And let's not forget that the 2000 census data--which Prop. 77 will use for redistricting mid-decade--omits the large amount of new Californians. Redistricting at will is not a good thing, even on principle. Voters will be deliberately ignored in any mid decade redistricting effort. Plus, having to continually vote

Prop. 77

Do I want a more responsible government? Yes. Then why don't I like Prop. 77? All one has to do is take a look at the financial backers of prop. 77 to find out several good reasons why. Of course, that isn't always a good reason. I'm more worried about the particulars of proposal. As Brad Plummer points out, since the prop calls for "compact" and whole city districts,
the judges drawing the boundaries will end up packing the majority of urban voters into a few concentrated, ultra-Democratic districts. Under any decent theory of political representation, this makes no sense at all. Schwarzenegger's plan wouldn't necessarily lead to more competitive districts either, as is widely hoped. Since "[j]udges must maximize the number of whole cities in each district," you'd have a handful of ultra-safe single-city seats that would vote overwhelmingly Democratic. If you wanted more electoral competition, then you'd try to create a bunch of districts that, say, combined parts of "blue" urban areas with parts of "red" suburbs. But Schwarzenegger's plan does the exact opposite.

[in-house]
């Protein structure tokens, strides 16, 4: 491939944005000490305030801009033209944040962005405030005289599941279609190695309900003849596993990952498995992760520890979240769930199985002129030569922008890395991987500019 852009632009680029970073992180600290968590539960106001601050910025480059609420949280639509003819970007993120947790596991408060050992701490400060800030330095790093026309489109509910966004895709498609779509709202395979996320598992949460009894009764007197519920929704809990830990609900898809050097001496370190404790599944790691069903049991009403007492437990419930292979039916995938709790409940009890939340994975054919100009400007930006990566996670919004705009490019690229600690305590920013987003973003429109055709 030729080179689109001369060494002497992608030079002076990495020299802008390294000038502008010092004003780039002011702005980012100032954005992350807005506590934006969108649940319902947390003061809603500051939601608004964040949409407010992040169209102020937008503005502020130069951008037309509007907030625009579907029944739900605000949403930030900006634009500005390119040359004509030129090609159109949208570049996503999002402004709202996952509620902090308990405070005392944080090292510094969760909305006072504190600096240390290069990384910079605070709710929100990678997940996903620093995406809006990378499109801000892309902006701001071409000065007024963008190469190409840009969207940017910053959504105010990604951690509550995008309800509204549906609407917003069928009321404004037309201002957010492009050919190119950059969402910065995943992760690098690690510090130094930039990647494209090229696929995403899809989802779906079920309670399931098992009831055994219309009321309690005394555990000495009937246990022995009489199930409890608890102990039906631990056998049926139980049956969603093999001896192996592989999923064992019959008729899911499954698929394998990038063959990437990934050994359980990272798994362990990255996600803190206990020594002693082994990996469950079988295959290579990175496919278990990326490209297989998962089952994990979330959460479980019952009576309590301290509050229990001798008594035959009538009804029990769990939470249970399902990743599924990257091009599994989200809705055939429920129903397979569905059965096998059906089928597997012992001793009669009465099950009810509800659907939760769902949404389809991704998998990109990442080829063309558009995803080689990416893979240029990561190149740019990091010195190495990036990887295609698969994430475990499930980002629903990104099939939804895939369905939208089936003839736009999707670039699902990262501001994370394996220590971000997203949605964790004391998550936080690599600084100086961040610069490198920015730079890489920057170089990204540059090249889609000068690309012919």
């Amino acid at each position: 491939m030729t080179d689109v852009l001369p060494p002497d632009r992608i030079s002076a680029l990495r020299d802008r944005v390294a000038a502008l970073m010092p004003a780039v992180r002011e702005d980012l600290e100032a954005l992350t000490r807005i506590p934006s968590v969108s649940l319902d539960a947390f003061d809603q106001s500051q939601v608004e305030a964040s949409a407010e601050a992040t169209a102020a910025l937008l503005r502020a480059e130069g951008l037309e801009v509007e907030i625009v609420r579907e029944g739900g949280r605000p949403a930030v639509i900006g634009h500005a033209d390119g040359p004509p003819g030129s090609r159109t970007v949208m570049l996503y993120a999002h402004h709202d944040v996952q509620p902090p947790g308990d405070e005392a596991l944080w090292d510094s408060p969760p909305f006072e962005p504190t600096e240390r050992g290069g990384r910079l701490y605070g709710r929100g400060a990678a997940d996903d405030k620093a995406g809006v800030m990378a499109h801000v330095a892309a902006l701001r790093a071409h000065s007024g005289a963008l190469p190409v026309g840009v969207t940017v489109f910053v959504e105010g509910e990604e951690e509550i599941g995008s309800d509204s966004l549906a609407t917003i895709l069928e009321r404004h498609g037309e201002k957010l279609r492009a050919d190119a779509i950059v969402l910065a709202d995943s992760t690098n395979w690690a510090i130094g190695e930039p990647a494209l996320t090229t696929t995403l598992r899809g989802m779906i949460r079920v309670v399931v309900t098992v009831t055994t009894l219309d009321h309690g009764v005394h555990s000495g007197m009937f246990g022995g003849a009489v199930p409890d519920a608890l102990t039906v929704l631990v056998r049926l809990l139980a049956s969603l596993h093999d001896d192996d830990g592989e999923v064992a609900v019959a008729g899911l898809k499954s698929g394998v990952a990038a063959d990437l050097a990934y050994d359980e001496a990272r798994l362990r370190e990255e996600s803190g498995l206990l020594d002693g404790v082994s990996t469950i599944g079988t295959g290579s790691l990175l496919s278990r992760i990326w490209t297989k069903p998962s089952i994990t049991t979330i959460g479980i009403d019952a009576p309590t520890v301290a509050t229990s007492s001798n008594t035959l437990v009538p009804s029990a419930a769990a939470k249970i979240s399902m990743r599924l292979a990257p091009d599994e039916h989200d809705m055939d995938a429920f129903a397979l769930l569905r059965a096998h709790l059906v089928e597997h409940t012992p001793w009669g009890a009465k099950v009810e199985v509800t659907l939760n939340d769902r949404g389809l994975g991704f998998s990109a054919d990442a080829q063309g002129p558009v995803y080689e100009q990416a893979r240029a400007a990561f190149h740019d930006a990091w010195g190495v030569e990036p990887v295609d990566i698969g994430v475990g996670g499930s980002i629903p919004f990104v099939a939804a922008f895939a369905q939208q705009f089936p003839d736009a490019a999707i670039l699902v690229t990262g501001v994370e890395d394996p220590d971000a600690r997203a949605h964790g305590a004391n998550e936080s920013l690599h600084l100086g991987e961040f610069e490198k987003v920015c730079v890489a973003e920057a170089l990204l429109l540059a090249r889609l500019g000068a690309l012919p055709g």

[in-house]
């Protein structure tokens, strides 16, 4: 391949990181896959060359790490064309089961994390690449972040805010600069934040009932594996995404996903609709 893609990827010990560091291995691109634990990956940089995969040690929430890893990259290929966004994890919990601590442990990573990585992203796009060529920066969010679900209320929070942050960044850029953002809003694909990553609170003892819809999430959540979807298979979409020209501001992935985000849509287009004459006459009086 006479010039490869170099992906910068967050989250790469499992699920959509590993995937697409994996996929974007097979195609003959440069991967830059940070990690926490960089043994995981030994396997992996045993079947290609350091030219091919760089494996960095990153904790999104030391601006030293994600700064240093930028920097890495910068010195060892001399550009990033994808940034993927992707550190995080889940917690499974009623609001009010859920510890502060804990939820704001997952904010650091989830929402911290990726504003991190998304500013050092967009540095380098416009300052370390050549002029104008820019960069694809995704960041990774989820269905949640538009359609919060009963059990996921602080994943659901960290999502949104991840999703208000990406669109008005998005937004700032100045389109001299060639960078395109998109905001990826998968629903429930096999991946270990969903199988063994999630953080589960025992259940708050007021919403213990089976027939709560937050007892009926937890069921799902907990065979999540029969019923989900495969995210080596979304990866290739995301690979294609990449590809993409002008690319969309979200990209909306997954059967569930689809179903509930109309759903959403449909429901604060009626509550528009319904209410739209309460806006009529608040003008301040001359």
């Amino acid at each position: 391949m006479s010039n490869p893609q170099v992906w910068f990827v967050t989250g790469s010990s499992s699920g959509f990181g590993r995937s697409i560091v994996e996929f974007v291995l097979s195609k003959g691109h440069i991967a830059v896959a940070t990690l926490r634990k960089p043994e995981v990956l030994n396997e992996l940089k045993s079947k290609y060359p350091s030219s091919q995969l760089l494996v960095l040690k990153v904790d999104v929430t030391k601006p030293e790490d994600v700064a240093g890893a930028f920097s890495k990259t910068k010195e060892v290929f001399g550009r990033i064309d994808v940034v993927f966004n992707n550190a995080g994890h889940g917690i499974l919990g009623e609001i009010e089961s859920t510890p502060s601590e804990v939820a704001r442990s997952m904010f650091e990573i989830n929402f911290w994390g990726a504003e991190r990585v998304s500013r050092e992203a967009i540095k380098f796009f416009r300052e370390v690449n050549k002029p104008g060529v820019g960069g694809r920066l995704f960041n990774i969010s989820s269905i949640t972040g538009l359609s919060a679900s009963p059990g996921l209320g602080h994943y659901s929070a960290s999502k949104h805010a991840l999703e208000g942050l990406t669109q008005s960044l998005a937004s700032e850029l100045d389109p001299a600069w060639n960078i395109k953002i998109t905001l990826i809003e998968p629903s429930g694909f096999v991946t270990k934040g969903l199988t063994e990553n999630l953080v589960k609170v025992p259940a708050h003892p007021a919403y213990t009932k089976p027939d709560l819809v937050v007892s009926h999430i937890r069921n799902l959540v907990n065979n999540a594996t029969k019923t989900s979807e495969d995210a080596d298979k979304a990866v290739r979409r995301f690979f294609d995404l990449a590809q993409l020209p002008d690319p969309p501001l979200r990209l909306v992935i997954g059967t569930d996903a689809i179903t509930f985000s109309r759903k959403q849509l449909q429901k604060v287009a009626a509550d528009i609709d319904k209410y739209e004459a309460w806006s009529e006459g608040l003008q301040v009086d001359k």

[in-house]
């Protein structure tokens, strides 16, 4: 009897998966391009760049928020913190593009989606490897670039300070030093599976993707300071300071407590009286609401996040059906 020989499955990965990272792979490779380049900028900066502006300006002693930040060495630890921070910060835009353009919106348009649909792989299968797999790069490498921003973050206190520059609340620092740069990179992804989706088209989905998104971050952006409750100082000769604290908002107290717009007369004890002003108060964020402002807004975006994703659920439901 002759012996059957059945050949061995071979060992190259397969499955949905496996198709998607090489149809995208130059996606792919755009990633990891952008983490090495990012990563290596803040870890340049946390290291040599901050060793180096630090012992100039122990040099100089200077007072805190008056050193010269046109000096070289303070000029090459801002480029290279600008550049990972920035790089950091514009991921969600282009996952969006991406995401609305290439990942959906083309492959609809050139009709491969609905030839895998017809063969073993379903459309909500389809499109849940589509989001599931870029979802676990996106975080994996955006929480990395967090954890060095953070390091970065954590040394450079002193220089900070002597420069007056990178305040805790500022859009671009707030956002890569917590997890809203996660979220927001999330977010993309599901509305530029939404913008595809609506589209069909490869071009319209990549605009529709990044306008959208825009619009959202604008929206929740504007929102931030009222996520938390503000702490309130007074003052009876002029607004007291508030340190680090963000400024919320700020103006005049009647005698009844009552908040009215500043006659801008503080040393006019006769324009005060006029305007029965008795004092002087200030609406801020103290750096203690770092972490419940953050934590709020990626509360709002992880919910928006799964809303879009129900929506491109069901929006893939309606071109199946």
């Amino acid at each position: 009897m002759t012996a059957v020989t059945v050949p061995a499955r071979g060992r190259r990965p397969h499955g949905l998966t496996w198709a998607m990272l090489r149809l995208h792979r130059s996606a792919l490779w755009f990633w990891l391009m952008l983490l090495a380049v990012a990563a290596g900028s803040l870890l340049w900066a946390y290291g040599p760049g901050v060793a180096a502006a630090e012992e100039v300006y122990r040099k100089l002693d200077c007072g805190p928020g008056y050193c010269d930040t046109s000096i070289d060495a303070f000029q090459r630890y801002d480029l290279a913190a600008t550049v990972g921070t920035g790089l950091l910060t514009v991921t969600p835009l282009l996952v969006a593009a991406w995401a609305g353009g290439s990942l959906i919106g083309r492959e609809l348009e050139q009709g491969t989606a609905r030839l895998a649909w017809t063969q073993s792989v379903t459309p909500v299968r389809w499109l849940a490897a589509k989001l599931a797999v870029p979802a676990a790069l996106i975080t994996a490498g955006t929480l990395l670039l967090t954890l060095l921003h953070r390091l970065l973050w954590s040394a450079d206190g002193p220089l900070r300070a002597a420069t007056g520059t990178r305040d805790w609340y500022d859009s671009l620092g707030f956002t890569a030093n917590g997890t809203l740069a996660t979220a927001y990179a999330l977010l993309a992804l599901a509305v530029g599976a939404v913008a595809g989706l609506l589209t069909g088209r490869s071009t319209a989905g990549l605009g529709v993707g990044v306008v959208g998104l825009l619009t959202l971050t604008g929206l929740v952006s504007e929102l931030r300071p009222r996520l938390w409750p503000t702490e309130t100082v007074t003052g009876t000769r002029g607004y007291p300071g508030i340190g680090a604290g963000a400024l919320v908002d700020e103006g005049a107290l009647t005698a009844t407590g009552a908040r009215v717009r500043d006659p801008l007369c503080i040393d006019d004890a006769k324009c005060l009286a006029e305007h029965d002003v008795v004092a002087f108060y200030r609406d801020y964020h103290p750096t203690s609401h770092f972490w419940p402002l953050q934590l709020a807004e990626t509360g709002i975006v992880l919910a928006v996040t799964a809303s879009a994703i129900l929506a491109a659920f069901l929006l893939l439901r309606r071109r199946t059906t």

I think that prop. 77 will probably result in less competitive districts and only serve to pack the highly concentrated Democratic voters into a smaller number of districts. If that's the ultimate goal, then it's a great proposition.

Tuesday, October 11, 2005

Why To Support the CA Initiatives

Because Andrew Sullivan says so:
Michael Barone finds some new polling momentum behind Arnold's important initiatives attempting to break the back of Democratic Party special interests and gerrymandering in California. I'm with Arnold on this, even if he has capitulated on equality for gay couples.
While your at it, check out Hacker and Pierson's discussion on the power of incumbancy. Complaining about Gerrymandering is a convenient way to overlook the obvious: Incumbents can raise boatloads of cash and have a name recognition advantage. The results of the '04 AD21 assembly race is evidence against many of the gerrymandering arguments.

Additionally, I can point you to several congressional races where the incumbent congress person won while the presidential candidate for the other party won. In particular, Heather Wilson (NM-1) won with about 55% of the vote in her district, while Kerry took 55%. Down south in NM-2, Steve Pearce received abut 70% of the vote while Bush didn't get 60%. Gerrymandering schmerrymandering. The power of incumbency seems to play a larger role to me. If you want to truly make races competetive, let's do something about campaign financing.

Monday, October 10, 2005

Robert Reich On Judges

When it comes to the judges, I've been most concerned with worker's rights, civil rights (pertaining to women and minorities), environmental deregulation and executive power. Robert Reich has an article in The American Prospect where he primarily discusses worker and property rights at stake. He brings up sobering facts as an introduction: